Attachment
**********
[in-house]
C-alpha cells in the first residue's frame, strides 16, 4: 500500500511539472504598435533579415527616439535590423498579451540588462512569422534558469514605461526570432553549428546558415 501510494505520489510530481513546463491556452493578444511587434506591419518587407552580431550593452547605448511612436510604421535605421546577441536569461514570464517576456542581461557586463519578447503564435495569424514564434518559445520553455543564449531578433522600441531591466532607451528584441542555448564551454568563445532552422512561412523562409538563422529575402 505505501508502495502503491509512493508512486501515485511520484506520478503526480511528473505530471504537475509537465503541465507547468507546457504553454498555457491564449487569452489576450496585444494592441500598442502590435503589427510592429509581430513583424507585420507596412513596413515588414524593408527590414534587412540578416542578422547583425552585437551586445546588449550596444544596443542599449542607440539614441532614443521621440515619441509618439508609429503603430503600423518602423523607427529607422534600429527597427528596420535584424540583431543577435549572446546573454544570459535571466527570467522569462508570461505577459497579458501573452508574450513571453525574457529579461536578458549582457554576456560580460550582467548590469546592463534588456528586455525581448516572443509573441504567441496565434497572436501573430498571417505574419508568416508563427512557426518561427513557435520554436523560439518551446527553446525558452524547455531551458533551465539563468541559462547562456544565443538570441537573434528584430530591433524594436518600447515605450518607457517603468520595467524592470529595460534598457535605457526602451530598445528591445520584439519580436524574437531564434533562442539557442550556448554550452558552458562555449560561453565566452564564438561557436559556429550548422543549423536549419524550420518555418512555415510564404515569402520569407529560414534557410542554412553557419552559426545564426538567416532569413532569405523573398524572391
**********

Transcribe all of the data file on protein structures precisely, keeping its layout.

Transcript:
[in-house]
C-alpha cells in the first residue's frame, strides 16, 4: 500500500511539472504598435533579415527616439535590423498579451540588462512569422534558469514605461526570432553549428546558415 501510494505520489510530481513546463491556452493578444511587434506591419518587407552580431550593452547605448511612436510604421535605421546577441536569461514570464517576456542581461557586463519578447503564435495569424514564434518559445520553455543564449531578433522600441531591466532607451528584441542555448564551454568563445532552422512561412523562409538563422529575402 505505501508502495502503491509512493508512486501515485511520484506520478503526480511528473505530471504537475509537465503541465507547468507546457504553454498555457491564449487569452489576450496585444494592441500598442502590435503589427510592429509581430513583424507585420507596412513596413515588414524593408527590414534587412540578416542578422547583425552585437551586445546588449550596444544596443542599449542607440539614441532614443521621440515619441509618439508609429503603430503600423518602423523607427529607422534600429527597427528596420535584424540583431543577435549572446546573454544570459535571466527570467522569462508570461505577459497579458501573452508574450513571453525574457529579461536578458549582457554576456560580460550582467548590469546592463534588456528586455525581448516572443509573441504567441496565434497572436501573430498571417505574419508568416508563427512557426518561427513557435520554436523560439518551446527553446525558452524547455531551458533551465539563468541559462547562456544565443538570441537573434528584430530591433524594436518600447515605450518607457517603468520595467524592470529595460534598457535605457526602451530598445528591445520584439519580436524574437531564434533562442539557442550556448554550452558552458562555449560561453565566452564564438561557436559556429550548422543549423536549419524550420518555418512555415510564404515569402520569407529560414534557410542554412553557419552559426545564426538567416532569413532569405523573398524572391